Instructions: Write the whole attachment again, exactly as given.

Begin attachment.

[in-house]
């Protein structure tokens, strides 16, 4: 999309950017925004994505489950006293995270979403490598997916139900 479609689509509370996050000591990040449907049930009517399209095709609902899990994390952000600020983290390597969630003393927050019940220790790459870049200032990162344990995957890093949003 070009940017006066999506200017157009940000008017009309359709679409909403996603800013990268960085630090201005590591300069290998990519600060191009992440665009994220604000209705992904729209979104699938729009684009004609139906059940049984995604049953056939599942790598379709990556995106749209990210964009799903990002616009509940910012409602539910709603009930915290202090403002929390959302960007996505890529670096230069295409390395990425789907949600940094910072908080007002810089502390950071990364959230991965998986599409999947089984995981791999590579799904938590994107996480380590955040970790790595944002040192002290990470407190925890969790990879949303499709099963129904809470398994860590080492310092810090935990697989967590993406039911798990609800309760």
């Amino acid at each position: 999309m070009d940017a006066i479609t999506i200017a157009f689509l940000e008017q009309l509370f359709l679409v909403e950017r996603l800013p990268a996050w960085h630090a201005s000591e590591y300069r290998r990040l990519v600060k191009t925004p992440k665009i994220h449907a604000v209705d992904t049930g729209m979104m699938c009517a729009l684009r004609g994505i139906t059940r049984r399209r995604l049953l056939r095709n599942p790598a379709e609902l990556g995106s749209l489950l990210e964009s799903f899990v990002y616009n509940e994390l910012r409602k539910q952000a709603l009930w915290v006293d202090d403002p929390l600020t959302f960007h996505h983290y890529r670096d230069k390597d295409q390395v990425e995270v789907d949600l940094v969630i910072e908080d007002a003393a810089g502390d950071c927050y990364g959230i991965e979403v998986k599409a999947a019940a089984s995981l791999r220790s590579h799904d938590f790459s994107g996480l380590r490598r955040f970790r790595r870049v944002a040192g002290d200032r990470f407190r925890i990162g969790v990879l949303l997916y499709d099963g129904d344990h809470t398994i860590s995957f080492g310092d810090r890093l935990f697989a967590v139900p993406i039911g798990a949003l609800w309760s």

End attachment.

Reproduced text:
[in-house]
């Protein structure tokens, strides 16, 4: 999309950017925004994505489950006293995270979403490598997916139900 479609689509509370996050000591990040449907049930009517399209095709609902899990994390952000600020983290390597969630003393927050019940220790790459870049200032990162344990995957890093949003 070009940017006066999506200017157009940000008017009309359709679409909403996603800013990268960085630090201005590591300069290998990519600060191009992440665009994220604000209705992904729209979104699938729009684009004609139906059940049984995604049953056939599942790598379709990556995106749209990210964009799903990002616009509940910012409602539910709603009930915290202090403002929390959302960007996505890529670096230069295409390395990425789907949600940094910072908080007002810089502390950071990364959230991965998986599409999947089984995981791999590579799904938590994107996480380590955040970790790595944002040192002290990470407190925890969790990879949303499709099963129904809470398994860590080492310092810090935990697989967590993406039911798990609800309760």
């Amino acid at each position: 999309m070009d940017a006066i479609t999506i200017a157009f689509l940000e008017q009309l509370f359709l679409v909403e950017r996603l800013p990268a996050w960085h630090a201005s000591e590591y300069r290998r990040l990519v600060k191009t925004p992440k665009i994220h449907a604000v209705d992904t049930g729209m979104m699938c009517a729009l684009r004609g994505i139906t059940r049984r399209r995604l049953l056939r095709n599942p790598a379709e609902l990556g995106s749209l489950l990210e964009s799903f899990v990002y616009n509940e994390l910012r409602k539910q952000a709603l009930w915290v006293d202090d403002p929390l600020t959302f960007h996505h983290y890529r670096d230069k390597d295409q390395v990425e995270v789907d949600l940094v969630i910072e908080d007002a003393a810089g502390d950071c927050y990364g959230i991965e979403v998986k599409a999947a019940a089984s995981l791999r220790s590579h799904d938590f790459s994107g996480l380590r490598r955040f970790r790595r870049v944002a040192g002290d200032r990470f407190r925890i990162g969790v990879l949303l997916y499709d099963g129904d344990h809470t398994i860590s995957f080492g310092d810090r890093l935990f697989a967590v139900p993406i039911g798990a949003l609800w309760s």